“They can present themselves as the more reliable alternatives. Among all presidential candidates, these two can appeal to the pro-Duterte and pro-Marcos crowd,” Cornelio said.
Atienza says Senator Manny Pacquiao, the former boxing champion, could get a boost in his presidential campaign, too. After a highly publicized falling out with Duterte, Pacquiao recently reconciled with the president.
“These three candidates are trying to get some of the pro-Duterte supporters because they know [the Duterte-Marcos camp] is divided,” Atienza said. “They hope to capitalize on votes to be claimed from the pro-Duterte camp, so they don’t explicitly say they’re anti-Duterte.”
But in a field dominated by authoritarians, opportunists and pragmatists, only one presidential candidate identifies as directly opposing Duterte and everything he represents: Leni Robredo, the current vice president and the only woman among aspiring presidents.
Hounded by smear campaigns by pro-Duterte quarters, Robredo lagged behind most of the other candidates in early surveys. In the latest poll, however, she surged past Lacson, Pacquiao, and Moreno, placing second behind Marcos Jr, whom she narrowly defeated in 2016 for the number two post.
Since declaring her presidential bid in early October, Robredo has seen a groundswell of support, largely driven by her call for sensible governance and wider frustration with Duterte’s botched response to the pandemic. Despite Duterte stripping her office of financial support, Robredo successfully mounted pandemic response programs through tie-ups with local governments and private groups.
“It’s a new social movement tactic,” Atienza said of Robredo’s campaign, which has drawn large support, much of it unsolicited, from volunteers. “I don’t know how far that will work, but it’s a relatively new thing in Philippine politics.”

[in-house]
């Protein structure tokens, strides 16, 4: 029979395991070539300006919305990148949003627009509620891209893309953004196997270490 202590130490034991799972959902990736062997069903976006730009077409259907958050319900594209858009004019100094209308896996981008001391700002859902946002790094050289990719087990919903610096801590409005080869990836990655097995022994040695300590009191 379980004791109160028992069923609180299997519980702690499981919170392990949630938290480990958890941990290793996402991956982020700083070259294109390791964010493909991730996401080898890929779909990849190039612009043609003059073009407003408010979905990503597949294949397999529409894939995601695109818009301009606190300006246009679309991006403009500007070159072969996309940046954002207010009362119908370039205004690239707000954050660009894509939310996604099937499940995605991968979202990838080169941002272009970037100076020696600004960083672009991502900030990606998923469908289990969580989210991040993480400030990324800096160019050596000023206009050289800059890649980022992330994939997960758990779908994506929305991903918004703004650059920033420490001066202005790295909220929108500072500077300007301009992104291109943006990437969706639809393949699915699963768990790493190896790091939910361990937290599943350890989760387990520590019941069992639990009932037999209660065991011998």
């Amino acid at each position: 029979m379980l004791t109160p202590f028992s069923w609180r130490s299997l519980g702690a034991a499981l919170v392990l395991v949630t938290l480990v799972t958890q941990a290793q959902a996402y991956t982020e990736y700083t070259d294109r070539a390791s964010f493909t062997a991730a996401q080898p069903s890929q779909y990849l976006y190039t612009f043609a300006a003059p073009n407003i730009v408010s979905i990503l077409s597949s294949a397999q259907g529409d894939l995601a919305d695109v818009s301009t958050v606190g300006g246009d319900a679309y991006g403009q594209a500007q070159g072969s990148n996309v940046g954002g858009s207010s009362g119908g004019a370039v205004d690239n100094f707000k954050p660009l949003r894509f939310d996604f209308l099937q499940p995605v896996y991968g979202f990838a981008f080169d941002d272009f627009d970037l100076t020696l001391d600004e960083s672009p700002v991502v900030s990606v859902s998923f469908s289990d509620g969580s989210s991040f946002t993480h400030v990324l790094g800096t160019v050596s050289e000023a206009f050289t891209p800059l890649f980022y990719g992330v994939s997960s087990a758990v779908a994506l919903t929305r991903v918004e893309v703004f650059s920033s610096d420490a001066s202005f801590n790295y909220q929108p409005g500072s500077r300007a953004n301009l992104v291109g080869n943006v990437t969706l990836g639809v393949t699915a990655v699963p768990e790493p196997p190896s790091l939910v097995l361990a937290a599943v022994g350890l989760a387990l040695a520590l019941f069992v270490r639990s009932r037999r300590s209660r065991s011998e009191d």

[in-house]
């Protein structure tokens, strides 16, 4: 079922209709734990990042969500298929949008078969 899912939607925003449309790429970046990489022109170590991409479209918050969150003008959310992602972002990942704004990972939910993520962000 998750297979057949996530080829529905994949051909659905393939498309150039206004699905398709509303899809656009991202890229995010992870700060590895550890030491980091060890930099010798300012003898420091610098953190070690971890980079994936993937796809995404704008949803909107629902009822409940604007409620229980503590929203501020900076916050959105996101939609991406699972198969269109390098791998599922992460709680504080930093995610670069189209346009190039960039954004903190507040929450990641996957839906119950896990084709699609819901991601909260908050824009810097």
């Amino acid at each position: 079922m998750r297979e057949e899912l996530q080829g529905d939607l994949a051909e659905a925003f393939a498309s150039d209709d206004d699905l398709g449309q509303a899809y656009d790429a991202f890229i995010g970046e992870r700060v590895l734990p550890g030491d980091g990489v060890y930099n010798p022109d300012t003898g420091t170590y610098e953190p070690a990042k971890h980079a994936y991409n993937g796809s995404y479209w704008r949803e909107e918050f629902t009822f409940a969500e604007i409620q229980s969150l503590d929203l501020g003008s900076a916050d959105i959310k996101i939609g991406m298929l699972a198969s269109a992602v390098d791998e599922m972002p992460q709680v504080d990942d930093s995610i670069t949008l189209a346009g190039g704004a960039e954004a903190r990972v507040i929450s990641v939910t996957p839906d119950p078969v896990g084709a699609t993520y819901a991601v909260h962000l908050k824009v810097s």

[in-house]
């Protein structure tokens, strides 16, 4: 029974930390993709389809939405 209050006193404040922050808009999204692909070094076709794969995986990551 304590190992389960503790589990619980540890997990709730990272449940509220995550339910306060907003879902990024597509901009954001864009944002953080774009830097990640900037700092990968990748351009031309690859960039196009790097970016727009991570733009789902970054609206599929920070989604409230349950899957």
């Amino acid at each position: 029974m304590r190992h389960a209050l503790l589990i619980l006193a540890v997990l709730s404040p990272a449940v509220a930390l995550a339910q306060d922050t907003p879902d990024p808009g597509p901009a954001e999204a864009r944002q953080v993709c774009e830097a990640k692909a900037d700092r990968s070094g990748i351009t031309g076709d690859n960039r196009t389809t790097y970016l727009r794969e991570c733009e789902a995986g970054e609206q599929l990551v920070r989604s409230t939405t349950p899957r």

For some Filipino voters, the red flags waving in a Duterte-Marcos alliance are inescapable, saying it speaks to both family’s thirst for power.
“Why would you perpetuate yourself in power if you genuinely want to serve the country?” said B de Vera, an artist and freelance sales consultant in Manila, when asked about the tandem.
“For me, it’s self-serving,” she told VICE World News. De Vera worries that if the pair got elected, it would plunge the country even deeper into corruption.
“I’ve been wondering what my plan B would be in case [Marcos Jr] does win. I’ll be honest—I will not want to stay here anymore. I know a lot of the taxes that I’ll pay will end up in their pockets, and that’s not just an opinion anymore,” she said.
“It’s his lack of integrity that worries me the most.”
De Vera plans to vote for Robredo mainly because she is the only candidate who seems able to take criticism constructively, she says.
“I know she can do the job, and if ever she can’t, I don’t think she will silence us if we voice that,” De Vera said.
For now, many Filipinos’ hopes of averting a slide into autocratic rule remain largely pinned on Robredo, who has been dogged by her association with the Liberal Party, which Duterte portrays as a detached, elitist establishment. In response, Robredo is running as an independent candidate, which conveys “a message that she is open to working with everybody,” Atienza said.
But ultimately, the Philippines must wean itself from personality-oriented politics, says Cornelio, if it is to prevent despots from seizing power again.
“Even if people find hope in certain figures like Robredo and her rational disposition, she is just one person in the playing field,” he said, adding that it’s too early to call the race.
“What I can say, though, is that from hereon, we will see the campaigns become more heated and even divisive.”
Follow JC Gotinga on Twitter.